2003 Honda Odyssey minivan brake pedal hurting my foot - can it be "tightened?"

My 2003 Honda Odyssey’s brake pedal requires a lot of pressure - a friend also tried it and said compared to sedans, he was really needing to press hard, too. The auto shop said there was no way to “tighten” the brakes, and they said the brakes were in perfect condition. Can brakes on a 2003 Odyssey be adjusted so I don’t rupture my Achilles tendon driving?! Thanks.

Should it be assumed that you recently purchased this car? I’m wondering if your prior car had a softer pedal and the Honda just seems stiff in comparison.
There’s always a chance of a brake booster issue or vacuum issue I guess but without having foot on pedal I can’t say one way or the other.

The brake pedal on my Sonoma pickup feels stiffer than the one on my Lincoln. The brake pedals on my former SAABs were also a bit stiff but the Subarus were softer.
Nothing wrong with any of those vehicles.


No, I’ve had the Odyssey 10 years. The Odyssey brake pedal is SOFT - and it needs so much force it’s killing my aging foot.

I wonder if the master cylinder is worn out internally so that the brake fluid is escaping past the piston when you depress the pedal. This would explain why the pedal feels soft but requires a lot of pressure to stop the vehicle.
The brake pads are probably what the mechanic checked.


Reading comments from other Odyssey owners, a number of others have the same complaint, while others report their brakes are fine. Dealer repairs, under warranty, report no problems, even compared to other new Odysseys. Several owners say they are fine at slow to moderate stops, but hard in panics.

I assume your vehicle has done this the last 10 years? The mechanic might have to pull the master and or power booster and check them, but it sounds like that’s the way the van was built. You might ask your mechanic if there are different (softer) pads available. If it was a new problem, there is a report of the hose to the power booster having a pin hole in it.

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Have you had the brake fluid changed and the brakes bled? New fluid and the elimination of any gas bubbles might help some. If you haven’t had this done, it’s a good idea, regardless.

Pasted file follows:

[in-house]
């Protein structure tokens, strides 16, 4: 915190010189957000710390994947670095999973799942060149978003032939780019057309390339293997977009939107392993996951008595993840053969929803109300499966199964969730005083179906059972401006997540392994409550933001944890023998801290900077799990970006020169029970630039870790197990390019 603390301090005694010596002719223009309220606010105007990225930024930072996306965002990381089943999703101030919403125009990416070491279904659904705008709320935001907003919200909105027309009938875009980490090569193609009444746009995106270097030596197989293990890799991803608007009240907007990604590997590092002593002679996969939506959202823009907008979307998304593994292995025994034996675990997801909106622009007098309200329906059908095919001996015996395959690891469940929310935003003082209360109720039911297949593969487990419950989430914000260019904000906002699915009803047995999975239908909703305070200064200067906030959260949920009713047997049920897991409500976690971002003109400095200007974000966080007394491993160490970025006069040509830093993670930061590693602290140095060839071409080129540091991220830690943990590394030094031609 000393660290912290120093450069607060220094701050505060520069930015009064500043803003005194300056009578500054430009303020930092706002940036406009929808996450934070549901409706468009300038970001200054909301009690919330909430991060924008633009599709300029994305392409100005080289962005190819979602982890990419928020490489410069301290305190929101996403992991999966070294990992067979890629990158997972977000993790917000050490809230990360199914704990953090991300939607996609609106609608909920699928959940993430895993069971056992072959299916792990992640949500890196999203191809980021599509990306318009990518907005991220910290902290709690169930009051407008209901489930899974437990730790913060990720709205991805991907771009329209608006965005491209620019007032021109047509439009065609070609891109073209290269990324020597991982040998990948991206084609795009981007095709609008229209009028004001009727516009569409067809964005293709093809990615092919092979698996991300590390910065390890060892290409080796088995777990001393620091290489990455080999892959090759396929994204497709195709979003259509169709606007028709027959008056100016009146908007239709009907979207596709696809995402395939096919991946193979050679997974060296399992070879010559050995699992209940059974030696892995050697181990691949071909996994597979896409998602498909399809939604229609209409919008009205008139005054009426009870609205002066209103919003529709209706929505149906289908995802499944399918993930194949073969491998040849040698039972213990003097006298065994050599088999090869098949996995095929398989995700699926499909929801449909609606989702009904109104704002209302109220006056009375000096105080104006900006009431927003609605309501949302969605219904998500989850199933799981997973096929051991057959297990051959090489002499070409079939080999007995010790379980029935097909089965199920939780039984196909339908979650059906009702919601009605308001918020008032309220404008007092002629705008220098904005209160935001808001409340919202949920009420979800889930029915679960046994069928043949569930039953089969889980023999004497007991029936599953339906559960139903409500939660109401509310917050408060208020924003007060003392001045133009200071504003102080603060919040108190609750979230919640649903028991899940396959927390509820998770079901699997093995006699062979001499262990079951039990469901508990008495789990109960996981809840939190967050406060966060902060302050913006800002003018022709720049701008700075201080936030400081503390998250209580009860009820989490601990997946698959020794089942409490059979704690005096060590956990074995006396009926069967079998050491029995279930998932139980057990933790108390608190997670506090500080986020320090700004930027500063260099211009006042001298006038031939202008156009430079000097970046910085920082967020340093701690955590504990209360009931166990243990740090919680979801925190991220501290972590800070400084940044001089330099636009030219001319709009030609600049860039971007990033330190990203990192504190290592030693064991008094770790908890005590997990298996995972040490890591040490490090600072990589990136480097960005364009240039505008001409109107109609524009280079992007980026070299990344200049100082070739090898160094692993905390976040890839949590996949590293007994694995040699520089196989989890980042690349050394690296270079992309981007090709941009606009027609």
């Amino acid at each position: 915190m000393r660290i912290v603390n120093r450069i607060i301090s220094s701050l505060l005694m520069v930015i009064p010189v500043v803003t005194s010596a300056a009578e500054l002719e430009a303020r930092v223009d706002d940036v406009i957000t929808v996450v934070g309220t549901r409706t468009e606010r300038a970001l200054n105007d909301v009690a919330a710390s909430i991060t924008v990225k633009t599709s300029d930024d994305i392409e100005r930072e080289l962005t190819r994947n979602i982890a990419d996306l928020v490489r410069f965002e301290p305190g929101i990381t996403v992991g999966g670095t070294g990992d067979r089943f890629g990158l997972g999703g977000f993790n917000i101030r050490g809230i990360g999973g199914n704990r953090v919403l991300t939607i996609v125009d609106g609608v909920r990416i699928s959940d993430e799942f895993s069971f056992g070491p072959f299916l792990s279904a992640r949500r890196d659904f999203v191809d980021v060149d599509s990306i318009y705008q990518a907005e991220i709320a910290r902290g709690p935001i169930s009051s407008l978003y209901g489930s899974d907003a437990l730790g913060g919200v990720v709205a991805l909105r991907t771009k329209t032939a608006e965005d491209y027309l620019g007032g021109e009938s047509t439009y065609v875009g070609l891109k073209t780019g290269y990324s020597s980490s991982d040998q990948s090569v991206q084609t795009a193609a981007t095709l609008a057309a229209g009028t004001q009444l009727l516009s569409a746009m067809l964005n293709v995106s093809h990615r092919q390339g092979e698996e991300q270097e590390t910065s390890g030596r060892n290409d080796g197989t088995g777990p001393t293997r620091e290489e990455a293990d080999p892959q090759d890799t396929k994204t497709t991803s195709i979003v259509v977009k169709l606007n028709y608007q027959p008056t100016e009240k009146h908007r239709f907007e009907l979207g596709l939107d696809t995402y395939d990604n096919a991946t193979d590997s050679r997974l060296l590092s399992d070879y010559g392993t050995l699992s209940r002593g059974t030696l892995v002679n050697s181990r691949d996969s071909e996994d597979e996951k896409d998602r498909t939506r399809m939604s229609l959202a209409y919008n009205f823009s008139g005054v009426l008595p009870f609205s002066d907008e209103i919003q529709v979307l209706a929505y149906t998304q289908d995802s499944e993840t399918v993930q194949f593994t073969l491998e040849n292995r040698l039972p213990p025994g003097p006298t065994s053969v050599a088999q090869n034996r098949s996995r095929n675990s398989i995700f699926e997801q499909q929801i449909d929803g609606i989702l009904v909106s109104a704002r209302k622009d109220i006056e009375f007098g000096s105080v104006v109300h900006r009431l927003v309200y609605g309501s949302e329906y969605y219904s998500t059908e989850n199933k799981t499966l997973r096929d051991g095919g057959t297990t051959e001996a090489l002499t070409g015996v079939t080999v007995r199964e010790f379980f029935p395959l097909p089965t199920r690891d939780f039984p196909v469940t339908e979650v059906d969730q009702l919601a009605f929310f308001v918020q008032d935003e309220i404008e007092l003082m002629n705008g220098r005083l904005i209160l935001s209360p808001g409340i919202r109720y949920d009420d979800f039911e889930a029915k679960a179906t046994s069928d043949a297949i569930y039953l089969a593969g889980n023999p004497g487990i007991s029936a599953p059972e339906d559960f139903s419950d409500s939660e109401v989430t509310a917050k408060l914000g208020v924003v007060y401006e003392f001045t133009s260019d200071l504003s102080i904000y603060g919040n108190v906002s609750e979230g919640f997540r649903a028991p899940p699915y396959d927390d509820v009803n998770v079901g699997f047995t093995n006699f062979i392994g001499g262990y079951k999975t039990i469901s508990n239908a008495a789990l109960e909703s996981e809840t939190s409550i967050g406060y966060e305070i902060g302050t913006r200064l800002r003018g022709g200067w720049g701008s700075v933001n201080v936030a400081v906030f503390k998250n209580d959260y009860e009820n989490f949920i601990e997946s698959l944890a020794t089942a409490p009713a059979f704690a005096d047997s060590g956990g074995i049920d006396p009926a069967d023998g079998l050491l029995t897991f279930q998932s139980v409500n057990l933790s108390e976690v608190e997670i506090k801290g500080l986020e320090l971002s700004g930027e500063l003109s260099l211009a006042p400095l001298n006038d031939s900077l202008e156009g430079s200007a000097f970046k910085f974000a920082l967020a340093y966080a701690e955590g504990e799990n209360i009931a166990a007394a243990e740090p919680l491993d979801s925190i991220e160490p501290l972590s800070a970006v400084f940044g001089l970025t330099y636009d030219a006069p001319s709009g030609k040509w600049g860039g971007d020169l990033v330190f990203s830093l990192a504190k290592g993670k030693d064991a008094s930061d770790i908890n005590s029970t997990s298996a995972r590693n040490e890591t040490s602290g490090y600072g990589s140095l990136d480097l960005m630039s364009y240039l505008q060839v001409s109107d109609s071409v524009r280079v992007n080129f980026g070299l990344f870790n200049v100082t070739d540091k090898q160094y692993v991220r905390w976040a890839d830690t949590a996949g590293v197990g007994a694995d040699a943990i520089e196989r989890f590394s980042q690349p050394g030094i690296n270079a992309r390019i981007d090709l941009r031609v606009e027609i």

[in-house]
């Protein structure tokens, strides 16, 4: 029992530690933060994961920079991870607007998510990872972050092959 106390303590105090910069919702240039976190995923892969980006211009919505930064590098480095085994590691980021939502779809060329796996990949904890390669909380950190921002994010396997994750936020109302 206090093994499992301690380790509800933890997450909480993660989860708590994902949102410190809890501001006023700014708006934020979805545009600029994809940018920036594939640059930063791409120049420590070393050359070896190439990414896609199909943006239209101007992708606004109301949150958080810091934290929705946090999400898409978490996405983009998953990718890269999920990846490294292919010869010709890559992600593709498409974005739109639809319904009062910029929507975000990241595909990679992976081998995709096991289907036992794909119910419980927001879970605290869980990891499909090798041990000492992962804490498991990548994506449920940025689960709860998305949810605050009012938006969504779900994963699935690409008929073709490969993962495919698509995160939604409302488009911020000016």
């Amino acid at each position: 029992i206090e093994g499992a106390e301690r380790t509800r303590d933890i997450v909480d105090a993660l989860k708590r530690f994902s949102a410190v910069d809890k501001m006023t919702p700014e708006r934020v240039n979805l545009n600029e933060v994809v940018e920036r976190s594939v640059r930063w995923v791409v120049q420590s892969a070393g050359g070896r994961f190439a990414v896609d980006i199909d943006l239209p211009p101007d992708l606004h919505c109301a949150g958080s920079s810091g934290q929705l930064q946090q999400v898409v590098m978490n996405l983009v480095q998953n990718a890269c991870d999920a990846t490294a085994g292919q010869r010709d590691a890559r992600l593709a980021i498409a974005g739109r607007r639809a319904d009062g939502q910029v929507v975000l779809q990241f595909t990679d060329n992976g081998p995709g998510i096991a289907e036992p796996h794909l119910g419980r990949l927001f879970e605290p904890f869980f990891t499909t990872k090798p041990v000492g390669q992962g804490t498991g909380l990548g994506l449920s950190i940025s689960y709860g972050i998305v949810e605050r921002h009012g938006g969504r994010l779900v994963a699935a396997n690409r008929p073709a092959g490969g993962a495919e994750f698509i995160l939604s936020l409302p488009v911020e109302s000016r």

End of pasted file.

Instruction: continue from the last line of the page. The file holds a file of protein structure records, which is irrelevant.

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At 17 years of age it’s entirely possible the master cylinder could be failing. As texases mentions, changing the brake fluid could be worth a shot.

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This is unclear. Is this a new symptom or has it always been this way?

Not only unclear but if it is hard to use now why would you want to tighten it.

Assuming this is an automatic has left foot braking been considered .

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You could have it, there. Install a bigger brake pedal and use both feet? :smiley:

Seriously, I hadn’t thought, if automatic, the left foot could always be on the brake pedal. I occasionally still see that on the freeway.

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2024 Update - I’ve been braking with my left foot! And doing lots of massage on right foot - AND using cruise control helps.

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That’s definitely an unusual problem you’ve got there. I don’t recall seeing it posted here before. Since the foot massaging and cruise control is doing the trick, seems the problem is solved. Good for you :slight_smile:

It’s still one of the hardest brake pedals I’ve ever used - I’ve rented about 30 different car models on trips since I first started this thread! - and I test-drove the 2024 Odyssey - brakes were easier than my 2003. BTW I’ve also had three mechanics tell me other people have mentioned the same problem.

I’m guessing the 2024 is configured w/ disc brakes on all four wheels. Does your 2003 use a front disc, rear drum configuration? If so, that might be part the explanation for the hard to press pedal. An Odyssey is a pretty big vehicle, and might need disks all around to achieve the easier to press brake pedal.

Another possibility, maybe there’s a difference in the diameter of the front rotors, 2003 to 2024, but I’m not finding much difference in spec. Could be something more simple also, like the brake booster isn’t working perfectly. But that seems unlikely given the comments of others who say the same thing about the 2003.

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The opposite, @George_San_Jose1.

Disk brakes require more fluid pressure to operate than drums. Drums self energize to multiply the incoming pressure and disks don’t. Their friction radius can also be larger than a disk brake that fits in the same size wheel. 4 wheel drums require less brake booster to provide the same level of braking.


2003 has 11.81" front rotors
2023 has 12.595" front rotors (2024 in the system I looked at)
So a little over 3/4" difference, just a FYI if interested… lol

20 years newer, just a better braking system, I have to be careful after driving my older vehicles when I get in a much newer vehicle, cause if I hit the brakes the same way a lot of them will almost bounce your head off the steering wheel if not careful… :laughing:

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I was used to my Volvo’s excellent brakes, but after driving a co-worker’s Lincoln Continental Mark IV (whose brakes gave only a slight suggestion of slowing-down), for a few minutes I had a hard time readjusting to the Volvo’s brakes.

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Older cars had the inherent benefit of making us better planners.


I do that every time I drive a rental! You’d think I’d remember…